Veterans home putting green
After the crucial trimming stage, just before the six cups were cut.

As the Alabama GCSA rounded up labor and, particularly, donations to power the project, Healy drove down from Huntsville, Ala., in June 2020 for a site visit.

“That was right at the peak of COVID,” he recalls. “It was touching just to be there. Everybody was wearing masks. To see those veterans standing there with their masks on, outside ... even their families couldn’t visit them. I thought, I definitely want to provide something on-site for these guys to enjoy.”

With a bit of labor help from the chapter — for instance, immediate past president Lee Fillingim, the GCSAA Class A superintendent at Anniston (Ala.) Country Club and a 21-year association member, stripped off the sod and hauled crushed stone — Healy installed the Wayne Kendrick Putting Green over the course of two weekends just before Thanksgiving.

The official ribbon-cutting took place Feb. 25, 2021.

“To see the looks on their faces, their smiles when we got done, it was just a good feeling. I got to talk to some of them, heard some World War II stories,” says Healy, who once installed a synthetic putting green at the home of two-time Masters champion Bernhard Langer. “All of my installs are special, but not as special as this one.”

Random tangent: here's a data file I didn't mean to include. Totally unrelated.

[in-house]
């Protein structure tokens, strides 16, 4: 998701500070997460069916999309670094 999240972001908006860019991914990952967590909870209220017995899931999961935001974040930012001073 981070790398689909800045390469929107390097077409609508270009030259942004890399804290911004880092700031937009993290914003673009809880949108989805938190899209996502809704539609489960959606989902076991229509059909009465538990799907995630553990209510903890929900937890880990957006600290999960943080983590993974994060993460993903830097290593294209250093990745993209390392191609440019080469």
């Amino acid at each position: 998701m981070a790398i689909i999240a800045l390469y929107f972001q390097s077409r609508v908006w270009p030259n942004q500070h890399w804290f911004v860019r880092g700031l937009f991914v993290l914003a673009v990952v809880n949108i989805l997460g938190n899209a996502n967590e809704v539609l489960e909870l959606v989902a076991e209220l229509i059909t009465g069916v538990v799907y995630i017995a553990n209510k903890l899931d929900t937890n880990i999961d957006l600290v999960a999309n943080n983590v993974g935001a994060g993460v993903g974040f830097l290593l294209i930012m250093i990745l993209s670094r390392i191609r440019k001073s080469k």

Editor’s note: A once-blighted Kansas City neighborhood has been rejuvenated by golf and green space thanks to the vision and efforts of a lifelong resident. Read the story in Urban renewal: Harris Park brings golf to Kansas City neighborhood.

The Alabama GCSA solicited donations from the American Legion and Disabled American Veterans, and from organizations throughout the turfgrass industry. Healy estimates the cost ran around $13,000, an amount made much lower because he installed the green at-cost and donated his time. He did not, however, cut any corners.

The roughly 1,200-square-foot green has gentle undulations and six holes, featuring, symbolically, two red, two white and two blue mini-flagsticks.

Alabama GCSA service project
Chris Healy, Ken Healy’s son, applies adhesive to a seam on the putting green outside the Col. Robert L. Howard State Veterans Home.

“It’s a very good surface,” Healy says. “I had my Stimpmeter with me. I didn’t Stimp it, but I wanted to see what it could roll. It’s fast enough. They’re happy with it.”

“It’s great,” echoes Wisdom. “It worked out perfect for us, and it was great to give back to them.”

A couple of weeks after the grand opening, the green hosted its first competition. Eleven veteran residents, some of whom had barely ventured outside their rooms since the start of the coronavirus pandemic, competed for a collection of prizes, including a first-place trophy and donated gift certificates from local restaurants.

Aware that the guy whose name is attached to the green probably shouldn’t also have it engraved on its first trophy, Kendrick ... well, let’s just say he didn’t win.

“I wasn’t really trying,” he says with a laugh. “I didn’t want to be the winner.”

Andrew Hartsock is GCM’s managing editor.